BOOK: Taking America Back for God

Depending on the places you get your news or the social circles you run in the term Christian nationalism has a positive or negative connotation. With the explosion in conversation around the term since the January 6 insurrection, it is challenging to divorce the definition, good or bad, from today's context. This is where Taking America Back for God immensely helps. Sociologists Samuel Perry, (University of Oklahoma), and Andrew Whitehead, (Indiana University-Purdue University Indianapolis) draw primarily on data from the 2017 Baylor Religion Survey to provide a nuanced and constructive look at the term that has influenced American politics for decades.

BOOK: The Great Sex Rescue

For many Christians how we approach sex boils down to one statement - it should happen within the confines of marriage between a man and a women. While that is a good starting point Christian culture writ large has done an abdominal job of talking and teaching about sex within a Christian framework.  Best-selling Christian books such as Every Man's Battle (4 million copies sold) and Love & Respect (2.2 million copies sold) promote devastating ideas such as sex as a need just for the husband, obligation sex, and seeing women's bodies as dangerous. Authors Shelia Wray Gregoire, her daughter Rebecca Gregoire Lindenbach, and Joanna Sawatsky have made it their life's work to correct that narrative.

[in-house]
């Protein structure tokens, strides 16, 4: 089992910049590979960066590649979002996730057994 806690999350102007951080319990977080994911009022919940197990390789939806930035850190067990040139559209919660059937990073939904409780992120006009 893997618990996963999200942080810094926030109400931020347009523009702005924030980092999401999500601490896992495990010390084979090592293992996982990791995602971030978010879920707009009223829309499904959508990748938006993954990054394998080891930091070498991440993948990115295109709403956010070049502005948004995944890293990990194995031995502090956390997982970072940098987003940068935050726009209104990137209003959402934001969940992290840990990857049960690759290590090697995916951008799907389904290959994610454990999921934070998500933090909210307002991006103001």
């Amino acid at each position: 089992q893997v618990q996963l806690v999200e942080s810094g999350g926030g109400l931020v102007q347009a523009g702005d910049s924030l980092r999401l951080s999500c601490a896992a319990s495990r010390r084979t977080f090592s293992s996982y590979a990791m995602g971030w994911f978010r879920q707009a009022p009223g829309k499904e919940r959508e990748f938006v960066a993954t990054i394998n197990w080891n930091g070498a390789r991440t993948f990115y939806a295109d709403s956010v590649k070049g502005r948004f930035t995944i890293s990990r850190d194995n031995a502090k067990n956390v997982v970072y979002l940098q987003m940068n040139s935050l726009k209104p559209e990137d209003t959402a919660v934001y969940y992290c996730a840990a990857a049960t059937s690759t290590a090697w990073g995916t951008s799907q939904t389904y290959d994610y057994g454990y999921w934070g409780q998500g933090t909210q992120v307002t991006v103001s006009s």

SHOW: Is Christian nationalism on the rise in the United States?

Chair of religious studies at the University of Pennsylvania Anthea Butler, professor of history and gender studies at Calvin University Kristen Du Mez, and executive director of the Baptist Joint Committee for Religious Liberty Amanda Tyler engage in a lively panel discussion with host Marc Lamont Hill as he tries to understand the disconnect between white Christion nationalism, what is preached in the Bible, and what is penned in the founding documents of the United States.

ARTICLE: Christian Nationalism Debates Expose Clashing Views of Power

Talk of Christian nationalism has skyrocketed. In 2021 there were 200,000 tweets on Christian nationalism for the entire year, in just July of 2022 there were over 289,000 tweets on the term. Journalist Daniel Sillman provides a thorough, nuanced look at the word, from those that see it as a positive and those that see it as a negative, along with polling statistics and interviews of pastors, authors, and historians.

SERMON: Die to Live to – The Problem with Nationalism

Preaching from Mark 11 and using Israel as an example of a nation that could not separate God and country pastor Phil Jeansonne humbly asks, is it possible nationalistic pride is in conflict with Jesus' values? Is nationalism so ingrained and culturally acceptable we are unaware of our divided devotion? Is the way we define freedom contaminated by the kingdom of the world?

BOOK: The Myth of a Christian Nation

Power of the sword versus power of the cross. Control of behavior versus transforming lives from the inside out. A tribal kingdom versus a universal kingdom. A tit-for-tat kingdom versus a returning evil with good kingdom. One set of characteristics describes a kingdom of the world while another details the distinct way of the kingdom of God. In The Myth of a Christian Nation author and pastor, Greg Boyd provides a strong scriptural foundation to repudiate that any nation on earth can be a Christian nation because any kingdom of the world is intrinsically opposed to the kingdom of God.